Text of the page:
Private School? Play Here! Public School? Wait Over There!
On Buffy, on Preston, on Danforth and Arianna! The Randall’s Island fields are yours!
The city’s Franchise and Concession Review Committee on Feb. 15 approved a deal that allows 20 private schools to help finance renovations of Randall’s Island’s existing fields and the construction of new ones in exchange for exclusive access to about two-thirds of the fields from 3 to 6 p.m. on weekdays. The deal runs for 20 years—or until the private-school kids become I-bankers or Gawker items.
Manhattan Borough President Scott Stringer cast the lone dissenting vote against the deal.
“This is a public land grab,” Mr. Stringer said, according to WNYC. “It’s a sweetheart deal that gives new meaning to ‘pay to play.’ We are creating a timeshare at the best hours, 3 to 6 p.m., when tens of thousands of public-school children would also like the opportunity to enjoy these fields.”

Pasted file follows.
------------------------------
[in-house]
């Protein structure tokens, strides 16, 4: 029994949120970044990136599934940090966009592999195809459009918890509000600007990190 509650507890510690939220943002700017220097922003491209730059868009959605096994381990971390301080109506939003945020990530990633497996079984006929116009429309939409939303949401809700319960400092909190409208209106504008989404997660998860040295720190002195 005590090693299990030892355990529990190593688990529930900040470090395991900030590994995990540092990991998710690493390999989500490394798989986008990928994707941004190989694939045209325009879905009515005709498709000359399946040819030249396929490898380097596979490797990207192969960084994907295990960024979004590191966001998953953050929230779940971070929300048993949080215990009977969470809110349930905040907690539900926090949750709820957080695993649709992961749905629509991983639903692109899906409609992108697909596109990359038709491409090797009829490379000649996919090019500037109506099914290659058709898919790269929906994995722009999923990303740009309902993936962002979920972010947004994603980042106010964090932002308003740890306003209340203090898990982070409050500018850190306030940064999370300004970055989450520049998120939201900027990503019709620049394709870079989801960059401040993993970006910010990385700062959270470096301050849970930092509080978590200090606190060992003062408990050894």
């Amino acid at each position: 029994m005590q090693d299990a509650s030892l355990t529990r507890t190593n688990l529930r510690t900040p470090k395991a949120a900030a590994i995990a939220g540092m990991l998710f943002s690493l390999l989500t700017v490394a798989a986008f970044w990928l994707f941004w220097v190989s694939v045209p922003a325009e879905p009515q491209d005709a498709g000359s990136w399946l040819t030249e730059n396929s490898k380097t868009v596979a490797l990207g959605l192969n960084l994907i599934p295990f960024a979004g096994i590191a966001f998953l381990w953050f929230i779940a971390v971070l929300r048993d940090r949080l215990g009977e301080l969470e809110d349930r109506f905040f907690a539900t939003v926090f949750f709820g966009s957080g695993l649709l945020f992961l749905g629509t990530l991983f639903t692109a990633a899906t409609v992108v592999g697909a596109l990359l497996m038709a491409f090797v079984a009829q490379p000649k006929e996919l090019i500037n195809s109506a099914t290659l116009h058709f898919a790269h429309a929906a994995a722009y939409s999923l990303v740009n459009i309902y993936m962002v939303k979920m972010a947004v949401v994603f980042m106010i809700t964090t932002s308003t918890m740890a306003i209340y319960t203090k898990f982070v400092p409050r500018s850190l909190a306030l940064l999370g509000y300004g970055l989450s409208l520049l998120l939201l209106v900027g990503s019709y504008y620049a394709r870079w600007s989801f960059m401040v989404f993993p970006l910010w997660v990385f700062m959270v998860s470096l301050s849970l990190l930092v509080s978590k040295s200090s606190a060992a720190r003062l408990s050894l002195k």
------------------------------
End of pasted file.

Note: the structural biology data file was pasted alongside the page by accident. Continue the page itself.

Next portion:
Amanda Burden Isn’t Afraid of Heights
Amanda Burden, the City Planning Director, never joined in the chorus calling for a shorter Miss Brooklyn tower at Atlantic Yards. And, last week, Ms. Burden wouldn’t predict if the tower’s last-minute downsizing (to 511 feet) would have a chilling effect on developers citywide.
But she did say that skyscrapers are good for the soul.
“The city needs big projects,” Ms. Burden said at a Feb. 14 breakfast sponsored by Crain’s. “And, in fact, tall buildings are aspirational and give the city, really give the world, a feeling that we welcome innovation and expressions of aspirational architecture.”
From Shut Up to Stand Up At the ESDC
The Empire State Development Corporation used to send out meeting notices to the press that read: “Meetings are open to the public for observation, but not for direct participation.”